Authentic voices. Remarkable stories. AOL On Originals showcase the passions that make the world a more interesting place.
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Rebecca Brayton: They are heartfelt and enjoyable tributes to athleticism. Hi, I'm Rebecca Brayton and welcome to WatchMojo.com and today we’ll be taking a look at cinema’s most memorable winter sport movies.
When it comes to celebrating athleticism, the first film that instantly comes to mind is 1993’s “Cool Runnings”, a heartfelt comedy loosely based on the true story of Jamaica’s bobsledding debut at the 1988 Winter Olympics in Calgary, Alberta, Canada. Not only is the film of sports classic but it is also hailed as one of the best performances by the late John Kennedy. He plays the role of former champion "Irv" Blitzer, a disgraces double goaled American bobsled medalist who is once disqualified for cheating and later asked to help four unsuccessful Jamaican athletes become the nation’s first bobsled team.
The film is memorable for its last and inspirational message of giving your best against unlikely odds.
Male: Every one thousand influence on Eskimos, on penguins, on ice?
Male: See you.
Rebecca Brayton: Figure skating is another winter sport that few films have been able to properly capture on film. The standout picture in this category is 1992 romantic comedy, “The Cutting Edge, “ the fictional last resort pairing of a figure skater and a hockey player played by Moira Kelly and D.B. Sweeney respectively. The film revolves around their rocky relationship on and off the ice as athletic partners and their need to build an absolute trust in order to perform the difficult pamchengco twist that would lead them to Olympic glory.
Male: What difference does it make?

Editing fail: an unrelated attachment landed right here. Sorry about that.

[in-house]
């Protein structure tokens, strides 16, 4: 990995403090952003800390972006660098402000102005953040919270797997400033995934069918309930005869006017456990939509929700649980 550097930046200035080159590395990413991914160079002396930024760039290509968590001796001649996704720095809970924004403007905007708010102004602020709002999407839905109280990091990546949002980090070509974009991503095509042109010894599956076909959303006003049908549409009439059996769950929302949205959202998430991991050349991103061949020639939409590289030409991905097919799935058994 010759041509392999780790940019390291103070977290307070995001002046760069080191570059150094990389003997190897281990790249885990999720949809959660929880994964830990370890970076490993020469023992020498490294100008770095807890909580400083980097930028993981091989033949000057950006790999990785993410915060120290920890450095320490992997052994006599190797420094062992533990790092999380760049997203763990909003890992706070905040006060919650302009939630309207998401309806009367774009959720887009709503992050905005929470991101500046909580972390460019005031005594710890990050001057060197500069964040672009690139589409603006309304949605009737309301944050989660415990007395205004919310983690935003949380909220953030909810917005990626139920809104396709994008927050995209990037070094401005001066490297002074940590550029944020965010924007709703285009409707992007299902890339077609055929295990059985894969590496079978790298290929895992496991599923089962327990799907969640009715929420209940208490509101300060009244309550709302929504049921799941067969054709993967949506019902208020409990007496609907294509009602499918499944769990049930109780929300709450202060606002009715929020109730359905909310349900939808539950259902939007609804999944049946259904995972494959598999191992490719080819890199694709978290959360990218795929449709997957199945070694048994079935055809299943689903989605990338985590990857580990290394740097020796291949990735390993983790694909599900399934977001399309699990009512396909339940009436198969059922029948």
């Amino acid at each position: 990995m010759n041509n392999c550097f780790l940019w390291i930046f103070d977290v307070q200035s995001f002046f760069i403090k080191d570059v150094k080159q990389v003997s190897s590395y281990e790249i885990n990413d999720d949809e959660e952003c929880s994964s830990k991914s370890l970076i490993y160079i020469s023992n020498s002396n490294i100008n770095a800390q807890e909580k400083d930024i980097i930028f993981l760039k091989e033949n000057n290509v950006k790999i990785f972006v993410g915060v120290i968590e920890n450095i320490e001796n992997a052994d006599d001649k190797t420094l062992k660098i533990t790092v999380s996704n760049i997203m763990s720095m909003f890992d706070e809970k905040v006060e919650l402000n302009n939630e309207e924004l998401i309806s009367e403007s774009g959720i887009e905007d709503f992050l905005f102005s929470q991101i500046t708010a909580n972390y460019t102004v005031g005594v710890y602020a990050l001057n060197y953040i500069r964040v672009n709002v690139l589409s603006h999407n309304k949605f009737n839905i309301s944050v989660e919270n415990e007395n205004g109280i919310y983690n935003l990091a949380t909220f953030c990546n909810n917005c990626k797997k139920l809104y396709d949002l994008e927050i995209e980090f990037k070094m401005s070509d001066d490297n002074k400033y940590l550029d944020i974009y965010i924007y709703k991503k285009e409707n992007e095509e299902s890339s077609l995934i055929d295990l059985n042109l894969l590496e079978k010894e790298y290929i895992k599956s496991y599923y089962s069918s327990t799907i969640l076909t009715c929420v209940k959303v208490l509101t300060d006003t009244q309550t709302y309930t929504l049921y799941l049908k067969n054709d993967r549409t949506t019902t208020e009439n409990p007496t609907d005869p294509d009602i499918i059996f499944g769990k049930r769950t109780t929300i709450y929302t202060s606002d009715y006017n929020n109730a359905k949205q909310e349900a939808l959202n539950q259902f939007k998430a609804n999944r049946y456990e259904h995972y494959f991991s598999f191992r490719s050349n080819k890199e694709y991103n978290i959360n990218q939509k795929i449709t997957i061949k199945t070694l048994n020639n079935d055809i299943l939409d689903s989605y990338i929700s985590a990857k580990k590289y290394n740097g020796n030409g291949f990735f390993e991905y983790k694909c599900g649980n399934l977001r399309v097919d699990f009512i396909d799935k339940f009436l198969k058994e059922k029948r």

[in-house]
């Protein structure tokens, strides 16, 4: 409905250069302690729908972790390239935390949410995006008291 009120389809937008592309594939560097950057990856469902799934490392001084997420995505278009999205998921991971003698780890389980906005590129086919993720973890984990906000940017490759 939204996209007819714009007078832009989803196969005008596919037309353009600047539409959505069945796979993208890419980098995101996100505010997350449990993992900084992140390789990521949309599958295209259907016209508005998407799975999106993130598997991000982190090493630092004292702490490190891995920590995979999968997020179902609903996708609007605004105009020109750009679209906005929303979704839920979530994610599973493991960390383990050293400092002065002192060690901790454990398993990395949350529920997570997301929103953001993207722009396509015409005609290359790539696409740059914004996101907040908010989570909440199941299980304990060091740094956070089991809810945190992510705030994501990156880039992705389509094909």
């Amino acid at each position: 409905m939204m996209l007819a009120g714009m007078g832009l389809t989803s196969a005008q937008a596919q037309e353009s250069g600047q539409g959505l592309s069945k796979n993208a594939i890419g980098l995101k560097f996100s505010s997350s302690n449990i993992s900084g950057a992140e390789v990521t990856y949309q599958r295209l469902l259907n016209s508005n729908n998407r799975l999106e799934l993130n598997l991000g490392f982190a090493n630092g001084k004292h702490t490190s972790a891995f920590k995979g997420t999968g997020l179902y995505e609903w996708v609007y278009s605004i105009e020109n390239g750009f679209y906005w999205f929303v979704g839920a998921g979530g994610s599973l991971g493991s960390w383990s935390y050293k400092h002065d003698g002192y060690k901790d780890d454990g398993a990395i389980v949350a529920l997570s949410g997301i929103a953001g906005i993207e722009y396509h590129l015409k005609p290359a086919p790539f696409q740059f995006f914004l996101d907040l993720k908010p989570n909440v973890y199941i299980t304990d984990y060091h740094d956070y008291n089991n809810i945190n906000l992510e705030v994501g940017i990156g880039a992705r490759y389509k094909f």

Female: The difference is I'm in the mood to kick and relax.
Rebecca Brayton: Interestingly, there is another similar yet memorable offbeat figure skating classic, 2007 satirical comedy “Blades of Glory” starring Will Ferrel and Jon Heder follows a similar premise to “The Cutting Edge”. However, it tells the story of two single division male skaters who exploit a loophole in order to compete in an international competition as a skating pair.
Few could forget their climactic execution of the lion lotus maneuver that would take them to the top.
Male: Let’s capture the dream.
Male: Capture it, I love it. Where did you come up with that?
Male: I have no idea where I came up with it.
Rebecca Brayton: Hockey is another central winter sport and among the many inspirational classic centering on the sport is 1992’s “The Mighty Ducks” starting Emilio Estevez. In the film, he plays the role of Gordon Bombay, a man forced to coach a local peewee hockey team as a form of community service.
Along the way he manages to show a rag tag team of young athletes that with enough support and team spirit, they could make it to finals. And in turn they convinced him to pursue his own dream of playing in the Minor Leagues.
Similarly the film “Miracle” starring Kurt Russell had an equal amount of heart. It recounts the true exploits of the USA men’s hockey team and their journey to gold at the 1980 Winter Olympics. The film is memorable for its dramatic look at the process involved in coaching an Olympic team. And the pride coach Herb Brooks felt as a result of their triumph.
A final winter sports classic that deserves to be seen is the 1969 ski racing drama “Downhill racer” starring Robert Redford and Gene Hackman. Unlike the other inspirational films mentioned, “Downhill Racer” explores the reckless nature of athleticism and the friction that can exist between an athlete and his coach due to blind ambition. The film is a memorable classic for its greedy and intense alpine racing scenes and its thrilling climax.